Leadership is all about change management:
“And let it be noted that there is no more delicate matter to take in hand, nor more dangerous to conduct, nor more doubtful in its success, than to set up as the leader in the introduction of changes. For he who innovates will have for his enemies all those who are well off under the existing order of things, and only lukewarm supporters in those who might be better off under the new.’ – Niccolò Machiavelli
The simple fact is that introducing organizational change is hard and there is often a low probability of success. Most people do not like change. They prefer what they know to what they don’t know. There is always an element of fear when you are dealing with uncertainty. For some reason, our first reaction is that we will end up losing something or end up being worse off. Our defensive mechanisms kick-in and we resist “the new order of things.”
A leader’s job is to understand this reality and manage it accordingly. Instead of being frustrated or angry when people “don’t get it,” we need to be more patient and deliberate in our approach. If resistance is normal, then we need to work to understand why people are resisting. Typically, they believe their future will be less desirable than their present situation. All they see is more work, more stress, less stability, less security, greater risk, and enhanced vulnerability. Each of these concerns must be discussed and addressed. As a leader, you need to clearly and consistently paint a picture of the future which is both positive and achievable. You need to connect the dots for your people and show them how they will benefit rather than lose because of what’s happening.
You also need to appreciate that while you have typically been incubating this change in your mind for some time and had many conversations with your key people about it, the typical employee hasn’t had this time for the idea to crystallize and set in. They haven’t looked at the data and weighed the assorted options. They don’t understand the implications of not changing. Since they have not been included in the design, they naturally doubt the plan. Instead of becoming annoyed or defensive, use this as an opportunity to educate them about the change and solicit their feedback on how to best navigate the transition.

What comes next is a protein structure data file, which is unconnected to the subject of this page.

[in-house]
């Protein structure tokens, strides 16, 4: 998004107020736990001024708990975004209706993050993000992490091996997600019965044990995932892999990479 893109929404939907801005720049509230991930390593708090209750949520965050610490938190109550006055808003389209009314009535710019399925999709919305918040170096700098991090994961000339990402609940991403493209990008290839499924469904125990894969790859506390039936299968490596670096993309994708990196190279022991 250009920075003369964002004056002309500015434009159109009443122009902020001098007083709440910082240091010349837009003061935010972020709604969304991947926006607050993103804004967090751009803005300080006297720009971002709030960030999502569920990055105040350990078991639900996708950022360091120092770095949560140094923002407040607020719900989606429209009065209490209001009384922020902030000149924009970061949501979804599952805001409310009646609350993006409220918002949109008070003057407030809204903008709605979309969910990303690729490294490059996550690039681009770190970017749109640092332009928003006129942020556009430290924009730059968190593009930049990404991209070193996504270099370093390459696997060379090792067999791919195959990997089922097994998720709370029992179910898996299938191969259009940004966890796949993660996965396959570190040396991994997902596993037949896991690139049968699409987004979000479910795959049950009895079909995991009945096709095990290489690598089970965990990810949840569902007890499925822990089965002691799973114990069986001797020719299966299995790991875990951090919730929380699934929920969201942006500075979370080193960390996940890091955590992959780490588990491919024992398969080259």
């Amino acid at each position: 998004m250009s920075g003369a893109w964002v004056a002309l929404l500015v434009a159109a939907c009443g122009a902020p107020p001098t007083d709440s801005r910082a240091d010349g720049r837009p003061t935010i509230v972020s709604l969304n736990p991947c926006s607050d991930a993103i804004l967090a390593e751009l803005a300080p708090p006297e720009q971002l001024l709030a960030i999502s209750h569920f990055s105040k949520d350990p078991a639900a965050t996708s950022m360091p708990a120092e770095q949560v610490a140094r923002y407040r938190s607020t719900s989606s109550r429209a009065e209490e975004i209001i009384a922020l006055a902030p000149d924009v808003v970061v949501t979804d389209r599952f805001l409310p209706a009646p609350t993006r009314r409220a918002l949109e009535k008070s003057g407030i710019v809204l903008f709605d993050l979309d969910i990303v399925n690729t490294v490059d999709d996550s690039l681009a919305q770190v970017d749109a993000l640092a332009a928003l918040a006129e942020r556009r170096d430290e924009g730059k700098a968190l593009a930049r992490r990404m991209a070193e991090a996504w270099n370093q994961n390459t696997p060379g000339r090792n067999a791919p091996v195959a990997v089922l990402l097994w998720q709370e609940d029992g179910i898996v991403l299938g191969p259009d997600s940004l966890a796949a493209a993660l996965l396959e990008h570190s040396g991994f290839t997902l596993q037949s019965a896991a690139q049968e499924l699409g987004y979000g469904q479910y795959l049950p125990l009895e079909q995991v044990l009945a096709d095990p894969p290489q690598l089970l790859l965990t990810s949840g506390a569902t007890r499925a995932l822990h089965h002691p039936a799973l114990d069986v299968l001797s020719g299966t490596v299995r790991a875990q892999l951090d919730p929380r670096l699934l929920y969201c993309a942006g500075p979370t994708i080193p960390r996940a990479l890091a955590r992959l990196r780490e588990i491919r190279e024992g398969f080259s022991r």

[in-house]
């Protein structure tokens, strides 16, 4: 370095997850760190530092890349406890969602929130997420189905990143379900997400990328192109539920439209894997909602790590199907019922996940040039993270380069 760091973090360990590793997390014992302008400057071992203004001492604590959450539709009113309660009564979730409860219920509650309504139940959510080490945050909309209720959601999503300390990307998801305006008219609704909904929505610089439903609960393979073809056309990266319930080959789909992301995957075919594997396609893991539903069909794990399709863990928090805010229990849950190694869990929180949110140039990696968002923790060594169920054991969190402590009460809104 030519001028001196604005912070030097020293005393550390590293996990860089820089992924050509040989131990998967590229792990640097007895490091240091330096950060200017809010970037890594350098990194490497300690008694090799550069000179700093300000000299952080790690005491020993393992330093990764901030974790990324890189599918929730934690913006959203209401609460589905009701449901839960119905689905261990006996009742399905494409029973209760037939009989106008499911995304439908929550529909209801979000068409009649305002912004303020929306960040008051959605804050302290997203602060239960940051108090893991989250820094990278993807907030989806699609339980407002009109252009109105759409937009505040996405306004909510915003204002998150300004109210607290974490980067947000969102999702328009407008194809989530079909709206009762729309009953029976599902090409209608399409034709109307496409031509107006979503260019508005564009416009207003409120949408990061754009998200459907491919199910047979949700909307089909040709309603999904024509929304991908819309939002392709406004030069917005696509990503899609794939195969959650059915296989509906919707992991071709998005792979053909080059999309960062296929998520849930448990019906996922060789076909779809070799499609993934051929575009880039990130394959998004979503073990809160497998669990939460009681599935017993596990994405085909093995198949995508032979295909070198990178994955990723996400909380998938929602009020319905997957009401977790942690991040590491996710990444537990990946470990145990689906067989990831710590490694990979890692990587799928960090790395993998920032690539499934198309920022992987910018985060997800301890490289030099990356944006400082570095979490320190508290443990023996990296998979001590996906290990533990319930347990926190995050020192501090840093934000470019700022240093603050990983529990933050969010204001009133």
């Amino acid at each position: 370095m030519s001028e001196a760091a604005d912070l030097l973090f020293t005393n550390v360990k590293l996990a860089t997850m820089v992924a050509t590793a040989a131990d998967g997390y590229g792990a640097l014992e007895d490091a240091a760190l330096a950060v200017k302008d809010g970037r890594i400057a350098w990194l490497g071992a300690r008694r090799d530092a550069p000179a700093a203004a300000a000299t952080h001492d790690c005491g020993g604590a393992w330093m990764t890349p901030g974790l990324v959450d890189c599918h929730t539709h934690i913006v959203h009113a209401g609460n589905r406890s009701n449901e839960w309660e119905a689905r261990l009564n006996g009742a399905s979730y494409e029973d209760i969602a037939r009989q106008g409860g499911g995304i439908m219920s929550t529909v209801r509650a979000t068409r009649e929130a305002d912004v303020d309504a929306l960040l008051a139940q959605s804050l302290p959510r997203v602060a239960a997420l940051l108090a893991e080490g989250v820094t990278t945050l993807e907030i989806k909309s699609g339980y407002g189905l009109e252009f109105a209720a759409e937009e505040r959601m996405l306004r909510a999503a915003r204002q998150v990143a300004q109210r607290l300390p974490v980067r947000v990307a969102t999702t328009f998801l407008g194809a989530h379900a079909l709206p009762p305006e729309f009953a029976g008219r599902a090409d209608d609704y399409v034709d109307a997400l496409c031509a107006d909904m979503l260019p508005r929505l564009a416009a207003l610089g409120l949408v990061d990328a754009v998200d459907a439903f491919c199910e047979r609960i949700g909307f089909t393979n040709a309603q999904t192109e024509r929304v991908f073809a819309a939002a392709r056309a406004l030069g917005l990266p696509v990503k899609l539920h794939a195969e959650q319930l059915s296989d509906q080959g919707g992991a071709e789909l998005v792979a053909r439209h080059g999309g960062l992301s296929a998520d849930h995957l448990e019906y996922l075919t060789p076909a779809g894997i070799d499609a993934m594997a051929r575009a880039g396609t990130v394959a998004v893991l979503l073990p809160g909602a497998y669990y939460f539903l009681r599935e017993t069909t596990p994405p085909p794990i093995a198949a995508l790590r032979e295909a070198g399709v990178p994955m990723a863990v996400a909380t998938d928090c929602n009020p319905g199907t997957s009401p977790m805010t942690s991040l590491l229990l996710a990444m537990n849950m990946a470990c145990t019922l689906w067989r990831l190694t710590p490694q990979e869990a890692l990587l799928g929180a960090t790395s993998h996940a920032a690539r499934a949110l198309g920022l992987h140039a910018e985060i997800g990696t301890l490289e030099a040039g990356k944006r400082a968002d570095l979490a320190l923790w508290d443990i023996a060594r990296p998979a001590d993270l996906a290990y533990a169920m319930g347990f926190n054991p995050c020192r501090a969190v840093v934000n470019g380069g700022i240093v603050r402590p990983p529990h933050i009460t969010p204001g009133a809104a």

Some leaders like to take a dictatorial approach to change management. Their mindset is basically “it’s my way or the highway.” They believe you whip the horse to the finish line and when the horse breaks down you just get another one. My response is good luck with that. Most dictators meet the same fate. People either overtly or covertly turn on them and eventually create their own new order, one that doesn’t include that leader. It’s amazing what a small group of dedicated people can accomplish when they are properly engaged and motivated. I’ve also seen that same group of people stop change dead in its tracks. Sadly, I see a lot more of the latter than the former due to flawed leadership.
- You Must Be Willing To Change To Stay Successful (capcity-building.com)
- Change Management Lessons from the Movie Moneyball (capacity-building.com)
- Friday Quotes – The Joys of Leading Change (wisewolftalking.com)